We thought a framework that combines easy-to-use backend APIs, easy enough for an average front-end developer, and a pre-setup hardware, plug and play for a non-technical person, can fill this gap and bring decentralized web to everyone’s home.
I need to mention that NAS, such as synology, although powerful, is not what we wanted to achieve. We wanted a full application node, in other words a decentralized server, not just a file disk.
We joined the IPFS and IPLD community to learn more about it. After a few months we came to realize its huge potential to deliver on the promise of the decentralized web. If you don’t know what IPFS is, it stands for “Interplanetary File System”.
As the name suggests it is a file system, designed to decentralize file and data storage with p2p connection, a replacement for http protocol.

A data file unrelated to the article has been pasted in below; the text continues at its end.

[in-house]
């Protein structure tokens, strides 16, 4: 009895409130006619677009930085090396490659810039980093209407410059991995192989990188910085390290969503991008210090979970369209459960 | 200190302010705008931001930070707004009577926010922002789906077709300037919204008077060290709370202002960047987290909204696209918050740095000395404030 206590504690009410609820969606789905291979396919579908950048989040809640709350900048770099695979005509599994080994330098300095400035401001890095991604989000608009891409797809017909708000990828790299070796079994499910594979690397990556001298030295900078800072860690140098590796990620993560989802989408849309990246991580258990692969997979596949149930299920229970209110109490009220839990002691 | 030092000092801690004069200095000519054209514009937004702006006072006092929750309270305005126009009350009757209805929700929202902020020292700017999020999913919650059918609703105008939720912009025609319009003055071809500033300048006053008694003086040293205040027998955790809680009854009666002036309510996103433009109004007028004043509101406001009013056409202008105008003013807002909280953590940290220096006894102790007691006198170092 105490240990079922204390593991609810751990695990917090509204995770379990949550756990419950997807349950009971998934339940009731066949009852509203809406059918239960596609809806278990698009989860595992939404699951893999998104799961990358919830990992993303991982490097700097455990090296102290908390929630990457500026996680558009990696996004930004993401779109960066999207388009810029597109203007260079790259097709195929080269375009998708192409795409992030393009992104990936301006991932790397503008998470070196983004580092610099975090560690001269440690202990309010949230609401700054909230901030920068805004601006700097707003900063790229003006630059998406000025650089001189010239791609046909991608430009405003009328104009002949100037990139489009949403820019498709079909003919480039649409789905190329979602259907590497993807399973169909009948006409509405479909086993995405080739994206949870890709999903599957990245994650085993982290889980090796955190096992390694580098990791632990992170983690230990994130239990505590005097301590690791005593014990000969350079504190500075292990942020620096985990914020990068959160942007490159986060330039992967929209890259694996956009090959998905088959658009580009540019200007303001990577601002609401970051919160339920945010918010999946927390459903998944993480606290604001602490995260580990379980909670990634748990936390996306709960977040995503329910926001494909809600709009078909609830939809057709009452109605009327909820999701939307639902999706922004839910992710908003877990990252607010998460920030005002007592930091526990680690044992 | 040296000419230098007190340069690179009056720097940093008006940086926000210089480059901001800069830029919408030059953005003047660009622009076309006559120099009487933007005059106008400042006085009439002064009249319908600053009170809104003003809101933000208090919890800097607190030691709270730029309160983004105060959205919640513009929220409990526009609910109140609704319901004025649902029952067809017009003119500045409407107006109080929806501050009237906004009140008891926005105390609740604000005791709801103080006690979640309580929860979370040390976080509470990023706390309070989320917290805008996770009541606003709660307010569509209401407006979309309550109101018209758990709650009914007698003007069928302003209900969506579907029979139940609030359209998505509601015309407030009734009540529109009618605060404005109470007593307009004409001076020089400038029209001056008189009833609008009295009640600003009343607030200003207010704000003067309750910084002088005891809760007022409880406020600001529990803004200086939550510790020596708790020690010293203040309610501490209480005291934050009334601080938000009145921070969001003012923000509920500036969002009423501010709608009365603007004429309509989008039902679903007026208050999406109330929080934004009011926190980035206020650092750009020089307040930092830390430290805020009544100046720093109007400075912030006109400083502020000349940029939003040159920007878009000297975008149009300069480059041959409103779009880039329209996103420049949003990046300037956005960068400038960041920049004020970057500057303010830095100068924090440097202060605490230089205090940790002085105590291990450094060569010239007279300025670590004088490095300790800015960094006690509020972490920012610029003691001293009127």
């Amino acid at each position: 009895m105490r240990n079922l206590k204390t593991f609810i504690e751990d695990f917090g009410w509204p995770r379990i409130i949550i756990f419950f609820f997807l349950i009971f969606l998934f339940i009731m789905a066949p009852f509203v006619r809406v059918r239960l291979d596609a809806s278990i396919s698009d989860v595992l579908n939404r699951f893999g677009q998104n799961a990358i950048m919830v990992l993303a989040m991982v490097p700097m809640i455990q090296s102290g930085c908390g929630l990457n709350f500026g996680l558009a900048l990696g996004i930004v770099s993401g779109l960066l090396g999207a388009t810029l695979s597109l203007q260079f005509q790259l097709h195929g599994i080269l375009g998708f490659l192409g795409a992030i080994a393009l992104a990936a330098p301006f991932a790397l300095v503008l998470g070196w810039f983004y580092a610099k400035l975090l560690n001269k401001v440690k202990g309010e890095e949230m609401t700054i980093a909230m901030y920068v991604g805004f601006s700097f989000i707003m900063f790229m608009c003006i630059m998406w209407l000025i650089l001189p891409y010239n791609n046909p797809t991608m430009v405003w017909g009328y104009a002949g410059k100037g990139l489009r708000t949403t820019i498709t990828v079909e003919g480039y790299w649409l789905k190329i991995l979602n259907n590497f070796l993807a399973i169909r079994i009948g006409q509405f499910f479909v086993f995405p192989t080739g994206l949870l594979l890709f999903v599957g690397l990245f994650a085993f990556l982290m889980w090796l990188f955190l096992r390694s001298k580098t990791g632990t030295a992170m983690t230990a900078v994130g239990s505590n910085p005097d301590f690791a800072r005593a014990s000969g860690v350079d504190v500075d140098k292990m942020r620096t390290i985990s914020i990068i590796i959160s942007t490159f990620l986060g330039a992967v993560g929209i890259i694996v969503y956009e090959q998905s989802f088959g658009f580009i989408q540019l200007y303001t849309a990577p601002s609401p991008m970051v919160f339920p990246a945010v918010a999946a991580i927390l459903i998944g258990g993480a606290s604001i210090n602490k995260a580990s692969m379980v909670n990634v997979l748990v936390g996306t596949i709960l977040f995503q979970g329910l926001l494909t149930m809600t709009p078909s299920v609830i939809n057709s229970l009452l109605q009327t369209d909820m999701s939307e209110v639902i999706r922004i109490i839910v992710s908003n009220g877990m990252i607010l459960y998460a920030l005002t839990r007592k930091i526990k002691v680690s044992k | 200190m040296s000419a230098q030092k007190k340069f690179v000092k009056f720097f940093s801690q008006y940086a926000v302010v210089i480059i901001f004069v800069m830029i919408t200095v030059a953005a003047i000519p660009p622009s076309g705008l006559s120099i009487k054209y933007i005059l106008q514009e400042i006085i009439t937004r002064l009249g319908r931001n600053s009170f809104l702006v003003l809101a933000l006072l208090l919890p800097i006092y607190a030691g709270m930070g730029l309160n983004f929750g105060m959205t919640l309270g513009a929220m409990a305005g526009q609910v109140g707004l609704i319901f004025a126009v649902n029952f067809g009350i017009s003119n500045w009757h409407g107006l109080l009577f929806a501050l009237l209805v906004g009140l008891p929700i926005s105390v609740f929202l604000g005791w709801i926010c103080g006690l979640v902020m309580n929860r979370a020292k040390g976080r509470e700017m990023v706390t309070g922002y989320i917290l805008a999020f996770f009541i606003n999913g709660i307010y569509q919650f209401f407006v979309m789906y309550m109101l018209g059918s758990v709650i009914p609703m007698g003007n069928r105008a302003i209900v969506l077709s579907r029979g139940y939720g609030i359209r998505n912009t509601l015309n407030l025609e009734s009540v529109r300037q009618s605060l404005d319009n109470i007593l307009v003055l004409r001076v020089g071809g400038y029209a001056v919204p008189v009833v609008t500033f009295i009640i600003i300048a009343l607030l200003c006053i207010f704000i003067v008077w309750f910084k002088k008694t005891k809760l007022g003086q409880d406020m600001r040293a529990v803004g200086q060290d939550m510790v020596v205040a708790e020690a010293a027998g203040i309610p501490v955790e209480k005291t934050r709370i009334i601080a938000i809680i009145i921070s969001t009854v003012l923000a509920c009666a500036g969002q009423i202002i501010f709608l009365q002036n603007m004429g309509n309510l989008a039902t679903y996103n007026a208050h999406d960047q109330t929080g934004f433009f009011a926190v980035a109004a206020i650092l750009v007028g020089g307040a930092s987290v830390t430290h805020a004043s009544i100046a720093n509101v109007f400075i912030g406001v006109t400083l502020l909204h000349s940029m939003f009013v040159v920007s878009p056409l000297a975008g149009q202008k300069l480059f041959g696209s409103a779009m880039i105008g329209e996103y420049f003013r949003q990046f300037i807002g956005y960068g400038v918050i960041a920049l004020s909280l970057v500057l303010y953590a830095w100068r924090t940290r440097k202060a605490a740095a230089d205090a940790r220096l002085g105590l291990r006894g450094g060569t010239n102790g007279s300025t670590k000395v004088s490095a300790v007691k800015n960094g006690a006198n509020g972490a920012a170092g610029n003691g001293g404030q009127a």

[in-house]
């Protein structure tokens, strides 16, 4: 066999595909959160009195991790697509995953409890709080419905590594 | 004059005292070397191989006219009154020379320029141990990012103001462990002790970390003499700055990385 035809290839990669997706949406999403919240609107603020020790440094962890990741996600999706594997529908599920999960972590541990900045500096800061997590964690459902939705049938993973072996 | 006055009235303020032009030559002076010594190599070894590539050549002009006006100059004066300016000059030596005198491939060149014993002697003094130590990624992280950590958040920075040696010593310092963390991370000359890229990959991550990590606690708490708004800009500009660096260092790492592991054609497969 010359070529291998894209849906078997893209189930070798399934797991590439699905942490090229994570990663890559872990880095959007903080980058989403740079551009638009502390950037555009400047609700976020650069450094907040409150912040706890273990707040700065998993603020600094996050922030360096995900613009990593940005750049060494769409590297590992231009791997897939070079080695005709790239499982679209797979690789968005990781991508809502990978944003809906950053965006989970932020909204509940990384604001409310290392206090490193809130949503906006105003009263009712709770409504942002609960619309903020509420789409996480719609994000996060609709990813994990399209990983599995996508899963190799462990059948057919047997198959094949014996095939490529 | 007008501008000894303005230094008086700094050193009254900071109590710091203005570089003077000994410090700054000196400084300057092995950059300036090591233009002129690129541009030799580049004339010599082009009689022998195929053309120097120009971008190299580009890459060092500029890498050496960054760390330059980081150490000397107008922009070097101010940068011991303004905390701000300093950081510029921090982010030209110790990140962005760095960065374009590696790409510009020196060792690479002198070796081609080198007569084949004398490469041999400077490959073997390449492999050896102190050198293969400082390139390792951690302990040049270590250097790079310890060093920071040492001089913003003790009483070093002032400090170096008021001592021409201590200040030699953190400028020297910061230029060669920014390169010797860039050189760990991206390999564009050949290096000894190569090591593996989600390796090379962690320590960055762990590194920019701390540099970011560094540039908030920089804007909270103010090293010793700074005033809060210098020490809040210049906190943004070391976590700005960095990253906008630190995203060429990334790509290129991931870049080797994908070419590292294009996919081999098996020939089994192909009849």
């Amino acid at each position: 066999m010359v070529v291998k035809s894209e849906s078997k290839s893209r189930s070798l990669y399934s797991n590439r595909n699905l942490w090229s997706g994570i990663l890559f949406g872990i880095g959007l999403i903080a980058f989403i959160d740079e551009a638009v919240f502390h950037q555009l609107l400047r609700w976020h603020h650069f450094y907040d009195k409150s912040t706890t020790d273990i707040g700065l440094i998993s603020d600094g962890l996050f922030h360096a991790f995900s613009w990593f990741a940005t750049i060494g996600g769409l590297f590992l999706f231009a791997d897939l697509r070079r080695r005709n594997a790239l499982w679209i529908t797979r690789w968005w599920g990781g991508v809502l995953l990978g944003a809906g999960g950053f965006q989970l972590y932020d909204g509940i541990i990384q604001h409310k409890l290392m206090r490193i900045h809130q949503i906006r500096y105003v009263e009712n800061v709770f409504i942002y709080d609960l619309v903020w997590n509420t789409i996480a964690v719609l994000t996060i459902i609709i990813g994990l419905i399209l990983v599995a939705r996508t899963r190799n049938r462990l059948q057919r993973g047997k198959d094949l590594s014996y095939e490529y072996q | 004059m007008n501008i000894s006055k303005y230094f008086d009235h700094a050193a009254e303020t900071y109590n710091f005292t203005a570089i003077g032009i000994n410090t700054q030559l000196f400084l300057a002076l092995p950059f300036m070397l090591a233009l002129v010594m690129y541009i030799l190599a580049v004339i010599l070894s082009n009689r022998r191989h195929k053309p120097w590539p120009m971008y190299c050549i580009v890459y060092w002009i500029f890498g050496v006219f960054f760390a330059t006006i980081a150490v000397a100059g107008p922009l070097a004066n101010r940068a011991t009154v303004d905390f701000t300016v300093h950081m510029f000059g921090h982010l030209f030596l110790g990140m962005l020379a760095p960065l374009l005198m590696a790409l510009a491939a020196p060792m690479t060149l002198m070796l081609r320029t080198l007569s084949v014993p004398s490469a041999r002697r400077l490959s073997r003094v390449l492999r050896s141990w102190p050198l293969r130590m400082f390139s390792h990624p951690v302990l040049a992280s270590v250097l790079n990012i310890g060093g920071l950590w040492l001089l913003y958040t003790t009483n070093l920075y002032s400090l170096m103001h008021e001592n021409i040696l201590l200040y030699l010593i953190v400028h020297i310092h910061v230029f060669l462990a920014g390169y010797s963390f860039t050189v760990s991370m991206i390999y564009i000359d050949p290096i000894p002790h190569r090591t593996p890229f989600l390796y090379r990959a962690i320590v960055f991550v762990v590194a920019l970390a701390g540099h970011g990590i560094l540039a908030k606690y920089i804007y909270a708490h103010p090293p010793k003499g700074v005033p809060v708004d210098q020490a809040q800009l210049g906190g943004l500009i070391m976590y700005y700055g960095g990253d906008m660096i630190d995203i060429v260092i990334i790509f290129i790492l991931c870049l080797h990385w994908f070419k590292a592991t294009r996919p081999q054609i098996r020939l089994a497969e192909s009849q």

It uses libp2p toolset, implementing the same protocol that empowers Ethereum network p2p connection. IPFS also uses IPLD, Interplanetary Linked Data. If you are familiar with JSON-LD, it has the same grounds but is much more powerful, because it can link any data types with each other.
In simple words, IPFS hashes the data content and gives this hash to the user. Hash is unique per file content, meaning two files with the exact same content have the exact same hash, so it has de-duplication built-in, no “disk clean-up” needed!
Anyone who has the file hash, can find where the file is located using a decentralized hash table and connect directly to the host using “libp2p” and fetch the content. You can even create a cluster for keeping a set of nodes synchronized with each other, so that if one goes down another one can serve the file.
You can define which files your node should serve (and keep a local copy) and which ones it should not. You do not need to have a static IP or domain name to serve a file to others, which is an advantage compared to cloud services or NAS.
How did it go?
We started to use IPFS to store files in a decentralized way and IPLD as the base of our database engine. There was one shortcoming though. IPFS data can be accessed by anyone who has the hash to it.